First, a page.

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Skidmore College
Skidmore College
Protection of Minors Policy

Frequently Asked Questions about the Protection of Minors Policy

Webster’s dictionary defines gossip as an action taken by a person who habitually reveals personal or sensational facts about others.  As such, gossiping is prohibited in the presence of minors.

What is sexually inappropriate is subjective and based on the content of the material and the age of those exposed to the material.  When considering the suitability of the content, one factor to take into account is whether the material is part of the college curriculum. 

Additional, Skidmore’s Anti- Harassment Policy for Staff/Anti-Harassment Policy for Faculty states “Nonverbal Harassment may include staring, blowing kisses, winking or displaying sexually suggestive material in the work area, in the classroom, in lockers or as screen savers on one’s computer.”

Generally, traditional teaching is instruction provided in an organized group setting, regardless of location, and always includes more than one student.  It is exempt from the policy because it occurs only in a group context, as opposed to private one-on-one interactions where allegations of sexually inappropriate behaviors are more likely to be made.
Note: a classroom is defined as any location where traditional teaching occurs.

Faculty office hours are not considered traditional teaching because they typically involve one-on-one interactions (faculty to student), and are regarded as “private program-related communications.”

Should a minor be scheduled for office hours, it is incumbent upon the faculty member to take appropriate steps to ensure the safety and security of the minor and reduce the appearance of any inappropriate conduct.
These steps may include: leaving the office or studio door open, having a staff or faculty member remain within sight or earshot, or be accompanied by another staff or faculty member.

Outside of the traditional teaching setting, nametags or other identification must be worn or displayed whenever interacting with minors in your official capacity (including after hours or when on-call).  In addition to the standard identification card on a lanyard, nametags may be incorporated into one’s uniform (i.e., embroidered name on shirt), or for faculty office hours, the room’s nameplate can function as identification.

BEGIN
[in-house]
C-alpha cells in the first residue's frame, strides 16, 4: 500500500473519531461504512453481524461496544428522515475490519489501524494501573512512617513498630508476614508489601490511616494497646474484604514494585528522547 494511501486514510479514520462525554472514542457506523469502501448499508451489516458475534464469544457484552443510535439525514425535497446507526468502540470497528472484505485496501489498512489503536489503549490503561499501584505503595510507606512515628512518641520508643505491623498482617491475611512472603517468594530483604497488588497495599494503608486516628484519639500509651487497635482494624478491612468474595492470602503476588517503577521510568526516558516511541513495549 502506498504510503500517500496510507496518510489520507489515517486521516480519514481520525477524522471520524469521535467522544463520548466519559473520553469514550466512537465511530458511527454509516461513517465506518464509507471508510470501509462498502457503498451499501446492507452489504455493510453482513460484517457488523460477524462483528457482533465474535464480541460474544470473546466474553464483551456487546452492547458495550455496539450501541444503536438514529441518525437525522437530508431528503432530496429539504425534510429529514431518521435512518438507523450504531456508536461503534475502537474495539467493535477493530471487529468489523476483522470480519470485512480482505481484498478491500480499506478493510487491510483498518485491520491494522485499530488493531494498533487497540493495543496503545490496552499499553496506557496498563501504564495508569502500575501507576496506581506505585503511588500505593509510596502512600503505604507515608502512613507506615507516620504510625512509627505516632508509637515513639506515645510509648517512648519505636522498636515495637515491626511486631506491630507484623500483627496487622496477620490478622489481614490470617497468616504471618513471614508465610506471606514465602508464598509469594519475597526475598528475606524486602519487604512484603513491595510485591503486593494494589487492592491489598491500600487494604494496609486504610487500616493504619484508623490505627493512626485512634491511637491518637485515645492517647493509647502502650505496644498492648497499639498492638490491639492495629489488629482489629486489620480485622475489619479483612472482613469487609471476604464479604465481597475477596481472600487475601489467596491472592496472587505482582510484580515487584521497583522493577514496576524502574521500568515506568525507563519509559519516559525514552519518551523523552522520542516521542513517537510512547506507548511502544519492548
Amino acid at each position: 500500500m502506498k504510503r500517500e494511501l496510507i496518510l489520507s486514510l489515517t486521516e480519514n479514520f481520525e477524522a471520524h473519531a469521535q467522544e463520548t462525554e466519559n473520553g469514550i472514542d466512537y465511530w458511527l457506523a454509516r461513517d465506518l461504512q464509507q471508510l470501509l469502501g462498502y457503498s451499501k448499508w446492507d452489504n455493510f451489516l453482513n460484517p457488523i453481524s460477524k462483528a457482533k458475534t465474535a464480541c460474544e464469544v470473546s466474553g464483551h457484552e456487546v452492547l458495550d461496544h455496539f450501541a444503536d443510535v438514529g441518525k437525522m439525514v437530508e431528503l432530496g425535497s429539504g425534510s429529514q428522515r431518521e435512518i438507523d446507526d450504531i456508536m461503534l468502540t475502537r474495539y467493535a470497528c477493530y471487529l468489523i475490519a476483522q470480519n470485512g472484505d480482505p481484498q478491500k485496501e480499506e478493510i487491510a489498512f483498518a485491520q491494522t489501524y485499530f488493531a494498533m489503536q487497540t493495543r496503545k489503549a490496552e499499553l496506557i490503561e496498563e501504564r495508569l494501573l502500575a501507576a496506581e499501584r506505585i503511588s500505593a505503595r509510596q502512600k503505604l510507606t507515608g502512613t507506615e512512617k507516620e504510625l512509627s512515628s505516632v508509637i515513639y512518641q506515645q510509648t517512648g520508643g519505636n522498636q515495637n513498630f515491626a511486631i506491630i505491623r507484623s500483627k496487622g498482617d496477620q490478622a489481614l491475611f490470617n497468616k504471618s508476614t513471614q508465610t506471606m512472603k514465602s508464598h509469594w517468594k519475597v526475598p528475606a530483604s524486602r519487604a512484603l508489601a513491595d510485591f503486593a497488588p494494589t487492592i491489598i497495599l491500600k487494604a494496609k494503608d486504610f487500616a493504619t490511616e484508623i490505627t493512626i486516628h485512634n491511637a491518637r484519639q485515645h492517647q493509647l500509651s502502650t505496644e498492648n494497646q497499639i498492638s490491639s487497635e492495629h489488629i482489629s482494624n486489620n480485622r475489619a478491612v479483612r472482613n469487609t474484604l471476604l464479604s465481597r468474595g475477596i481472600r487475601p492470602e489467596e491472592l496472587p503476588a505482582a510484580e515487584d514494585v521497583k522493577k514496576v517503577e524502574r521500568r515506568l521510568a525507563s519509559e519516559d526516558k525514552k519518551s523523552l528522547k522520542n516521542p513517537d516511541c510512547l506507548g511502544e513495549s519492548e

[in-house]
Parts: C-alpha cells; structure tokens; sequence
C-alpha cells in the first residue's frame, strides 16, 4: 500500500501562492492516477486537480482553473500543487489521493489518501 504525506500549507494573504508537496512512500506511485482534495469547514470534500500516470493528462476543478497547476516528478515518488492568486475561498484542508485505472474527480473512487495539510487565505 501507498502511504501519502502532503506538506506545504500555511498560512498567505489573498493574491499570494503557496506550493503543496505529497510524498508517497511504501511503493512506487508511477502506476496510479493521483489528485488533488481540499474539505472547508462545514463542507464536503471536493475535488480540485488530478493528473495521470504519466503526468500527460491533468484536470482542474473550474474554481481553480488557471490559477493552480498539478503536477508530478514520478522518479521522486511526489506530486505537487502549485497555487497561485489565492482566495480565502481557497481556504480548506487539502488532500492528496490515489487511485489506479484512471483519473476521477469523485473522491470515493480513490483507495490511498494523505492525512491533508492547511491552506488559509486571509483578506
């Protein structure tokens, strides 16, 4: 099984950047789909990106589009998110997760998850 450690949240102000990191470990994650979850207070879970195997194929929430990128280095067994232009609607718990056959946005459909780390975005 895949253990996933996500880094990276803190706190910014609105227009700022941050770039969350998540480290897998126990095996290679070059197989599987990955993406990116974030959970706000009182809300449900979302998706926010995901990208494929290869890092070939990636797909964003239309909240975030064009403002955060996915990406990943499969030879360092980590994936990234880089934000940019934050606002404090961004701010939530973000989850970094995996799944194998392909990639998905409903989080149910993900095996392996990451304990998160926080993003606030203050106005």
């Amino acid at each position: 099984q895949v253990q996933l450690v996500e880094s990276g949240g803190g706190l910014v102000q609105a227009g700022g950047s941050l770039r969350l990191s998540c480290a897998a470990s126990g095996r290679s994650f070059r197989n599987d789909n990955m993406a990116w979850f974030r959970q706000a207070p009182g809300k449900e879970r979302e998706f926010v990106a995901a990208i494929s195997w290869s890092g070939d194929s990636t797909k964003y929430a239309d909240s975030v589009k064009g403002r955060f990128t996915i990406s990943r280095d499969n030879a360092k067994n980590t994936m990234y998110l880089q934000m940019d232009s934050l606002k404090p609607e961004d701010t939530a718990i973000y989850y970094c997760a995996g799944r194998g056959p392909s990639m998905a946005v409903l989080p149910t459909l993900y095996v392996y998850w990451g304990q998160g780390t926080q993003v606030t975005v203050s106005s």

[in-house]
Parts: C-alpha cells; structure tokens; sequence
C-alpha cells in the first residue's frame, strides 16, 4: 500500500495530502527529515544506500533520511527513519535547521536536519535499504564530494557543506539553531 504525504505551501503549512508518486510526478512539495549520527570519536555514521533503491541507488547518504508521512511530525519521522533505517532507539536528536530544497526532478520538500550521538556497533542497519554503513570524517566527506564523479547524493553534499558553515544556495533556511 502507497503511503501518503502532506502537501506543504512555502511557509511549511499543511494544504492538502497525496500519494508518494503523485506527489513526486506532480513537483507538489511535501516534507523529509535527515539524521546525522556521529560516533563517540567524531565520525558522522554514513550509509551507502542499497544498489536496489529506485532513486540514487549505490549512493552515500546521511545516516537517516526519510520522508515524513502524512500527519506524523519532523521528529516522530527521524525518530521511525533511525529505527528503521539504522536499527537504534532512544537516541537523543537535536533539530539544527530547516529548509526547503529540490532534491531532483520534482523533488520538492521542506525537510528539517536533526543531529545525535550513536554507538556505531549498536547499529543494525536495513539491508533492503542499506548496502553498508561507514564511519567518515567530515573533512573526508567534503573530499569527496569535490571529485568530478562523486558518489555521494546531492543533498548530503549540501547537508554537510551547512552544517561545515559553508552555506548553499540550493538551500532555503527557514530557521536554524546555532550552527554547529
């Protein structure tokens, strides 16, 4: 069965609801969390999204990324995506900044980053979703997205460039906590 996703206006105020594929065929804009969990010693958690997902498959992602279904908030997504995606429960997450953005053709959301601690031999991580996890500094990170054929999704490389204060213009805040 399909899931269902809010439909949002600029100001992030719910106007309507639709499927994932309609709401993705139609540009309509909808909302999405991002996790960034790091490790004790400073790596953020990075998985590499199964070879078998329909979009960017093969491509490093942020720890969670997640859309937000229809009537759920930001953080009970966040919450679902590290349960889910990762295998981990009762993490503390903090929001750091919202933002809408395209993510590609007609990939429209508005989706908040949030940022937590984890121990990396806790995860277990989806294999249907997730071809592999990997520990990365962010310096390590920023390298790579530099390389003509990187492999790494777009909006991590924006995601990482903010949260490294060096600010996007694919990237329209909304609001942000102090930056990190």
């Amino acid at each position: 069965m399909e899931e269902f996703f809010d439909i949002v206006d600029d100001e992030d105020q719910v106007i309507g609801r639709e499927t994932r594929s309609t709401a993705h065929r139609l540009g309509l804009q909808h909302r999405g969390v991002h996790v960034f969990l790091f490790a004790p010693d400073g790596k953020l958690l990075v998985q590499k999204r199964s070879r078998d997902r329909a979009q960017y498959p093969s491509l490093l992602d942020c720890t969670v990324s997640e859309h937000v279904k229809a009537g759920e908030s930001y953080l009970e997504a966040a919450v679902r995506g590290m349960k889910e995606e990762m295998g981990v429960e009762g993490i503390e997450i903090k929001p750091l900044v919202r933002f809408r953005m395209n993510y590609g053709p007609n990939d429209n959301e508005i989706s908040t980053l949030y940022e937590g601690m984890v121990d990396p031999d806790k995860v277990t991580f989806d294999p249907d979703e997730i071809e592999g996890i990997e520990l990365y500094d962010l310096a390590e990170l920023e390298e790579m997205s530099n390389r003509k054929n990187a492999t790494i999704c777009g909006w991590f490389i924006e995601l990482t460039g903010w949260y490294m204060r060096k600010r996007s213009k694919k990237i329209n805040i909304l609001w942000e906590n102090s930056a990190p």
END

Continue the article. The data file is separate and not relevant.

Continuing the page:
Your supervisor will make arrangements for those individuals with no computer access in their workplace.

The training needs to be completed annually.

If you witness conduct toward a child or children that seems troubling or suspicious, report it to Campus Safety. Describe what you have witnessed to the best of your ability. Try to recall as many details as you can, including where the activity took place, the time of day, whether there were other witnesses, descriptions of the individuals involved (approximate ages, builds, clothing, any descriptive personal characteristics), and the conduct you witnessed. Do not attempt to speculate or “fill in the blanks” if you don’t recall the answer to a question about what you witnessed. If you are unsure of whether the conduct was abuse, be straightforward that you are unsure of what you witnessed, and describe whatever was of concern to you.

Reports of child abuse or inappropriate conduct are shared on a need-to-know basis. Campus Safety will inform only those individuals who need to know of the situation because of their administrative position or duties in responding to the occurrence. Responsible officials should similarly disclose instances of inappropriate conduct only to those persons who need to know in order to appropriately respond.

Off-campus child abuse or inappropriate conduct by a member of the Skidmore College during a sanctioned College activity should be reported to Campus Safety, and 911 if there is immediate danger to the child.

Questions concerning this policy should be directed to your supervisor, department chair, or program director.  Supervisors can seek clarification from Human Resources.